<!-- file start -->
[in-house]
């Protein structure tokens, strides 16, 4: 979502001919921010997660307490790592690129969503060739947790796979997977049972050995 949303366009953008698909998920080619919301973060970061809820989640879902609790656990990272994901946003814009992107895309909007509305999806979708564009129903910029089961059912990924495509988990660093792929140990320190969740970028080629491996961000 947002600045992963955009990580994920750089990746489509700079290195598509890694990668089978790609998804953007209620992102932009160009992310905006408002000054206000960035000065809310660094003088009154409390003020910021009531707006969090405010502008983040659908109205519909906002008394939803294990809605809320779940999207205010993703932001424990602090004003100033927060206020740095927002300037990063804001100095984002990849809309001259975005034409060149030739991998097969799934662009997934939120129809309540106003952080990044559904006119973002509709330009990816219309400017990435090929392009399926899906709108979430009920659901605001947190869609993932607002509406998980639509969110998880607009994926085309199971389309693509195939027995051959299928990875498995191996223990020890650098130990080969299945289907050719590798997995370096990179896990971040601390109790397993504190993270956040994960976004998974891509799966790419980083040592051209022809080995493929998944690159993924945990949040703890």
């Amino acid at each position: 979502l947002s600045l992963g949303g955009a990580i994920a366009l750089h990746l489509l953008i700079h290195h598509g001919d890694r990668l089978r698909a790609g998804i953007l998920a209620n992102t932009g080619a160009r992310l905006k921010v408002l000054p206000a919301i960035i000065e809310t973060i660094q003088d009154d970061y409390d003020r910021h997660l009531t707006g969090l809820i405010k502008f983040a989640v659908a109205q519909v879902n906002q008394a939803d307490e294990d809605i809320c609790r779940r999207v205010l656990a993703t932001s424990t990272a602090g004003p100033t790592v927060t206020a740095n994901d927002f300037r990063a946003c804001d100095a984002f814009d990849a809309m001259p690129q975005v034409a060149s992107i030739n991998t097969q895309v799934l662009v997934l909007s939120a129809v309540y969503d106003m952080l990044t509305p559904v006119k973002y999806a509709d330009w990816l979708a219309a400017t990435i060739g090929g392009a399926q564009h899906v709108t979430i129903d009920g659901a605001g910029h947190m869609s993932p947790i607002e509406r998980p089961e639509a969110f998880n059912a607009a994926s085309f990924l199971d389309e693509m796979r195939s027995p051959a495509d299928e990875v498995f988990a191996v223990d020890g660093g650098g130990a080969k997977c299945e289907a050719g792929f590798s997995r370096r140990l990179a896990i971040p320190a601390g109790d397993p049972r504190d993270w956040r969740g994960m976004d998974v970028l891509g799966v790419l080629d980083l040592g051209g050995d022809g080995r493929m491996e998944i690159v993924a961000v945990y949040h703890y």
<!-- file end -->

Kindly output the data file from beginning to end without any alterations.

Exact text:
[in-house]
């Protein structure tokens, strides 16, 4: 979502001919921010997660307490790592690129969503060739947790796979997977049972050995 949303366009953008698909998920080619919301973060970061809820989640879902609790656990990272994901946003814009992107895309909007509305999806979708564009129903910029089961059912990924495509988990660093792929140990320190969740970028080629491996961000 947002600045992963955009990580994920750089990746489509700079290195598509890694990668089978790609998804953007209620992102932009160009992310905006408002000054206000960035000065809310660094003088009154409390003020910021009531707006969090405010502008983040659908109205519909906002008394939803294990809605809320779940999207205010993703932001424990602090004003100033927060206020740095927002300037990063804001100095984002990849809309001259975005034409060149030739991998097969799934662009997934939120129809309540106003952080990044559904006119973002509709330009990816219309400017990435090929392009399926899906709108979430009920659901605001947190869609993932607002509406998980639509969110998880607009994926085309199971389309693509195939027995051959299928990875498995191996223990020890650098130990080969299945289907050719590798997995370096990179896990971040601390109790397993504190993270956040994960976004998974891509799966790419980083040592051209022809080995493929998944690159993924945990949040703890």
């Amino acid at each position: 979502l947002s600045l992963g949303g955009a990580i994920a366009l750089h990746l489509l953008i700079h290195h598509g001919d890694r990668l089978r698909a790609g998804i953007l998920a209620n992102t932009g080619a160009r992310l905006k921010v408002l000054p206000a919301i960035i000065e809310t973060i660094q003088d009154d970061y409390d003020r910021h997660l009531t707006g969090l809820i405010k502008f983040a989640v659908a109205q519909v879902n906002q008394a939803d307490e294990d809605i809320c609790r779940r999207v205010l656990a993703t932001s424990t990272a602090g004003p100033t790592v927060t206020a740095n994901d927002f300037r990063a946003c804001d100095a984002f814009d990849a809309m001259p690129q975005v034409a060149s992107i030739n991998t097969q895309v799934l662009v997934l909007s939120a129809v309540y969503d106003m952080l990044t509305p559904v006119k973002y999806a509709d330009w990816l979708a219309a400017t990435i060739g090929g392009a399926q564009h899906v709108t979430i129903d009920g659901a605001g910029h947190m869609s993932p947790i607002e509406r998980p089961e639509a969110f998880n059912a607009a994926s085309f990924l199971d389309e693509m796979r195939s027995p051959a495509d299928e990875v498995f988990a191996v223990d020890g660093g650098g130990a080969k997977c299945e289907a050719g792929f590798s997995r370096r140990l990179a896990i971040p320190a601390g109790d397993p049972r504190d993270w956040r969740g994960m976004d998974v970028l891509g799966v790419l080629d980083l040592g051209g050995d022809g080995r493929m491996e998944i690159v993924a961000v945990y949040h703890y």